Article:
September 19, 2018
Child Welfare Policy Makes Reproductive Freedom an Illusion
By Erin Cloud and Fallon Speaker
Among the most fundamental liberties supposedly guaranteed to all women is reproductive freedom — the right to conceive, plan a family, and parent children without government intrusion. However, women entangled in the child protective system do not fully enjoy this right. Instead, every aspect of their mothering is placed under a microscope, scrutinized, and infantilized by people purporting to serve their interests.
The historical erosion of Black reproductive liberties trace back to chattel slavery, and persists today. It is grounded in a pathology of poverty and racism that blames individual mothers for social failings. Poor families are more likely to be subject to child welfare investigations because they live in public housing, rely on public assistance, or live in highly policed neighborhoods. Black and Brown women are dehumanized by tropes of lasciviousness, volatility, and inferiority, which reframe our parenting as neglect.
The New York City Administration for Children’s Services (ACS) tracks and criminalizes mothers with “child protective histories” even when such histories don’t suggest they cannot parent their children. These include mothers who: give birth while in foster care or have children in foster care; voluntarily go to ACS for help if they are overwhelmed; have had child protective charges even if the cases are ultimately dismissed; are subject to lengthy mandatory minimum prison sentences; have had mental health diagnoses or disabilities; and who refuse to give their children up for adoption placements. All these women are subject to being “flagged” for potential child neglect at the birth of their children, and many will lose their children to foster care shortly after delivery.
Take for example the story of “M.,” one of the thousands of mothers we represent every year in Bronx Family Court. Two years ago, ACS became involved in her life after the birth of her first child due to allegations of intimate partner violence. ACS asked her to sign over custody of her son to his grandmother because she was a victim of homelessness. She ultimately agreed, believing she would be able to take him back once she found suitable housing.
In July 2018 she had a new child, Baby L, whom she immediately started to bond with and nurse. She had an apartment and support system and was ready to take on the full responsibilities of motherhood. Soon after she gave birth, a hospital social worker came to take her social and child protective history. M. cooperated, believing her responses were confidential and being used to help support her and her newborn. She told the social worker that she had been diagnosed with postpartum depression in 2016 and depression in 2017, twice signing herself into a hospital for observation and assistance. Based on M.’s reported history, not any present safety concerns, the social worker reported her for neglect of Baby L. Rather than provide the postpartum support M. and Baby L needed to be healthy and well, ACS removed Baby L and placed him in the home of strangers, severing M.’s ability to nurture and breastfeed him.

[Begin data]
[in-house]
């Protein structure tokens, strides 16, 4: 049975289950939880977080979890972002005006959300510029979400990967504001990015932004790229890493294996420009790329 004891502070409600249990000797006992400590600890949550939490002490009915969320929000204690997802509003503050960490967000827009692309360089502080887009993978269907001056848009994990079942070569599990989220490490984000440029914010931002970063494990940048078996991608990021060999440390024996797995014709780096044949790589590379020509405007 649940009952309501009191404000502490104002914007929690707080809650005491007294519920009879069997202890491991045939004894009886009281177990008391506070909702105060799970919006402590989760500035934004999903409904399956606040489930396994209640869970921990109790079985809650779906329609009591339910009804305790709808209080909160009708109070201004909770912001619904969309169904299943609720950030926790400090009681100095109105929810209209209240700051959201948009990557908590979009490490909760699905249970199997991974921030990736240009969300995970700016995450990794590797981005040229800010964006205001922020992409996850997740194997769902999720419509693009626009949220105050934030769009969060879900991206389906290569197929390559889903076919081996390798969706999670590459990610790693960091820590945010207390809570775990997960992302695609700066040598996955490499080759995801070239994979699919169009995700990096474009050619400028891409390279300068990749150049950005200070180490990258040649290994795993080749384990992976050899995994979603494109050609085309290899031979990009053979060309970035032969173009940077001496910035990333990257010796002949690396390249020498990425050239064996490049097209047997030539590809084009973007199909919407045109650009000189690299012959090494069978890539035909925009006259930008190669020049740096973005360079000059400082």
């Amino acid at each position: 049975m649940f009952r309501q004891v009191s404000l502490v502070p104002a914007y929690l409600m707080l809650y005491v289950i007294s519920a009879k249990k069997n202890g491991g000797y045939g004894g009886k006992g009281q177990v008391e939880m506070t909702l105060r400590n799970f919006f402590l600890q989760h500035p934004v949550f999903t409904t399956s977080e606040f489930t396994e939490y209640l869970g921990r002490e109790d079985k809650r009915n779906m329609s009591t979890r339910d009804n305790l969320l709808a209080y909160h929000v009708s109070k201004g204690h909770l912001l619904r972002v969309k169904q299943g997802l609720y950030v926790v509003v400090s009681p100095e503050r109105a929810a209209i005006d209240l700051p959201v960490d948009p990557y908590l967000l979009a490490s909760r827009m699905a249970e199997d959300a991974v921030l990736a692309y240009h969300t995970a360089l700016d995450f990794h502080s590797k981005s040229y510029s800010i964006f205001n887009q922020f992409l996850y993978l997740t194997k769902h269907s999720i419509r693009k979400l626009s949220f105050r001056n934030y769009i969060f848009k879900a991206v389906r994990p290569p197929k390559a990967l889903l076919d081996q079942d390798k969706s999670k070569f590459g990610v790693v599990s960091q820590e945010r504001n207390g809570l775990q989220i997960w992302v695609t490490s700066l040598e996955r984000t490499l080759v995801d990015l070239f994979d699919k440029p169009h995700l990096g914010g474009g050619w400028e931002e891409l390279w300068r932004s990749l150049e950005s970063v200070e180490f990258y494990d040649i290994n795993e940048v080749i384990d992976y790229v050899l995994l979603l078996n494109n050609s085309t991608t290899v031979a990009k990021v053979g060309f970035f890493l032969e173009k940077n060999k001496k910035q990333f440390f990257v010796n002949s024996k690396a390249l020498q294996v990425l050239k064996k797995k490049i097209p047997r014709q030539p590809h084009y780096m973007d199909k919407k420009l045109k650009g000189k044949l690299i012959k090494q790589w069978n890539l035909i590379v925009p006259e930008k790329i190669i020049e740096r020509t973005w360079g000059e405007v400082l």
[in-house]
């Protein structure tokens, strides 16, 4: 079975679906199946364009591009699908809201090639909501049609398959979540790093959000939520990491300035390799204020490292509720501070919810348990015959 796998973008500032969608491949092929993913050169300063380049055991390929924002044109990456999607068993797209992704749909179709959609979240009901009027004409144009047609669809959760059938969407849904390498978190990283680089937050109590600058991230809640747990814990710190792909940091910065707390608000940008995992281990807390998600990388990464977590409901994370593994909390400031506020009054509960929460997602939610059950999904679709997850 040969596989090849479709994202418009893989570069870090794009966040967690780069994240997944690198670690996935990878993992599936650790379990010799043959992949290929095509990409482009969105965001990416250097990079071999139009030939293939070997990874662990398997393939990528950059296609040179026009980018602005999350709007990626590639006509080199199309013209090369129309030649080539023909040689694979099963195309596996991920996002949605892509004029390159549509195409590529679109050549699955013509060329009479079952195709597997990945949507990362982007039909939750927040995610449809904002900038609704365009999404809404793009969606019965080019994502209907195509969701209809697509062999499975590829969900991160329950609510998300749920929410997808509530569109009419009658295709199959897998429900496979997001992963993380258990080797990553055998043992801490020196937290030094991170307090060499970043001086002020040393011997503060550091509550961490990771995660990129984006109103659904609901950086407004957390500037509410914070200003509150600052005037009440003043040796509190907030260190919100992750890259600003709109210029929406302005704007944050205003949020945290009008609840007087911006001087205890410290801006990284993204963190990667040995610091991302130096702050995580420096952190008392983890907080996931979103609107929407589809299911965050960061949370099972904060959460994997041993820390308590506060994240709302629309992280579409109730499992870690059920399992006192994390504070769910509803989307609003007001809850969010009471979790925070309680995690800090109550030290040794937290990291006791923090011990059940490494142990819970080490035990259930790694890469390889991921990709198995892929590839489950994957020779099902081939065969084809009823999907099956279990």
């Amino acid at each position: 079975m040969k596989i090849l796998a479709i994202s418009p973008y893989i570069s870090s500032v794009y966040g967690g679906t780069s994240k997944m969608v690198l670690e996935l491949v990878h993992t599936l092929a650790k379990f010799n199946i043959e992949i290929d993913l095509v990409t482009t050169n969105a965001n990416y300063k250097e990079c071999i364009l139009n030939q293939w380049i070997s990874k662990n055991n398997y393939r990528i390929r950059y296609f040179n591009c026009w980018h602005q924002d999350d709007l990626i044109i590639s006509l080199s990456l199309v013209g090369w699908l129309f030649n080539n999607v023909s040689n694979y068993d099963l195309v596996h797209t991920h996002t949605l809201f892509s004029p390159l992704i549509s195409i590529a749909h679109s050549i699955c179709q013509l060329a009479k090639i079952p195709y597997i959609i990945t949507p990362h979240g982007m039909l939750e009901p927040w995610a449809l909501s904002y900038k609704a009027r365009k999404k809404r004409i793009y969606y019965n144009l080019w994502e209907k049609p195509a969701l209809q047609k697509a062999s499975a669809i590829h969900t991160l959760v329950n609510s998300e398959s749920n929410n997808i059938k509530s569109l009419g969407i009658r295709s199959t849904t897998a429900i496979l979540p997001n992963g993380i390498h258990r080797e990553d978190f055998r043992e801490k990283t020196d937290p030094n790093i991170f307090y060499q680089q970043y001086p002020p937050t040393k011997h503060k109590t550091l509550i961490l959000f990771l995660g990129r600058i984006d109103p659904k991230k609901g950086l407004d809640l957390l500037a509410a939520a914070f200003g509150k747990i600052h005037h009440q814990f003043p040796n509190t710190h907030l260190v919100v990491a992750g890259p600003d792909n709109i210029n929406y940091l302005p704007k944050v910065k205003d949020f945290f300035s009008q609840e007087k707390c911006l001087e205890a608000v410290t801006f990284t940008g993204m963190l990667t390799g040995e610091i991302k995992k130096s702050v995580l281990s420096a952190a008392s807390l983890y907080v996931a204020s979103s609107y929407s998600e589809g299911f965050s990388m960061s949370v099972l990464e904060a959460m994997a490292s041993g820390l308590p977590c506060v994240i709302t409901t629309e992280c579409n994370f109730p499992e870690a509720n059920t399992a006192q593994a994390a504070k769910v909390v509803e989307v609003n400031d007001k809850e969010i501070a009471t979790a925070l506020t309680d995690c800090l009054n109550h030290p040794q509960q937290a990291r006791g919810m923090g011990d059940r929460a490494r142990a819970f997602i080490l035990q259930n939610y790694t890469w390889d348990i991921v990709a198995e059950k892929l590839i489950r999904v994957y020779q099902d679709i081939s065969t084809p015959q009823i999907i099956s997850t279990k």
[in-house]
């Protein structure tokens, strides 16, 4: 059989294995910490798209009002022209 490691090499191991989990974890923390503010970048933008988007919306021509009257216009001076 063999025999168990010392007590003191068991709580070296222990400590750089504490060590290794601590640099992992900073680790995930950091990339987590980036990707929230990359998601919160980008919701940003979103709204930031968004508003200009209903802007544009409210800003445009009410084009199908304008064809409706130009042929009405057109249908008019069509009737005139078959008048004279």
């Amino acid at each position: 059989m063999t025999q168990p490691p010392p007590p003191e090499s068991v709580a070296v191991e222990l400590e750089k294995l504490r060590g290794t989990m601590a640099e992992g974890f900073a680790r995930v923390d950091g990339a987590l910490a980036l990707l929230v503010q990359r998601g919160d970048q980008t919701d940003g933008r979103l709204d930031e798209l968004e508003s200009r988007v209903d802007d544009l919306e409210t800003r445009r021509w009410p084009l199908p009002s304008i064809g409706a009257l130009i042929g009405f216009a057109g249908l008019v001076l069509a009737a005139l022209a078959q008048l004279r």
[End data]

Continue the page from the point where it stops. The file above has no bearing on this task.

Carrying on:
M. came to court immediately seeking to be reunited with her son. After hearing the evidence, a judge ordered Baby L returned to her. But M. will never get those first weeks of her son’s life back. Unlike White or middle-class mothers who have the option of choosing supportive birth services, M was forced by the court to allow a “homemaker” — a provider under contract with ACS who monitors her interactions with her son — in her home for up to 12 hours per day, seven days per week. She must submit to announced and unannounced home visits by caseworkers, subject to a court proceeding that will last for at least another year. And simply by being a mother to Baby L, her “child protective history” has expanded, and will attach to any future children. She does not, and will not, be free to parent or to raise her family or any future children without the authorization, surveillance, or approval of the government.
Women with child welfare involvement know all too well these realities, so their birth plan is simple: to leave the hospital with their baby. They do not challenge their doctors for fear of having ACS called in response. They stay silent even as their C-section scars rip on court benches while fighting for the return of their children. They suffer rather than ask for help when they need it, putting their own physical and mental health at risk, and then are called “bad mothers” by the very systems that are supposed to support them.
Women like M. must be supported, both during pregnancy and after giving birth. That includes fighting the discriminatory tracking of Black and Brown mothers by child protective services. In Killing the Black Body, legal scholar Dorothy Roberts urged us to explore ways that the denial of Black reproductive autonomy serves the interest of White supremacy. We must work in coalition with reproductive justice movements to abolish systems that reinforce or replicate such oppression. Instead of relying on systems of surveillance that do more harm to marginalized families than good, and that they and we see as predatory, we must create spaces of support that respect and protect their families. If these changes do not occur, then we must be honest with ourselves and admit: For poor Black and Brown women, reproductive freedom is an illusion.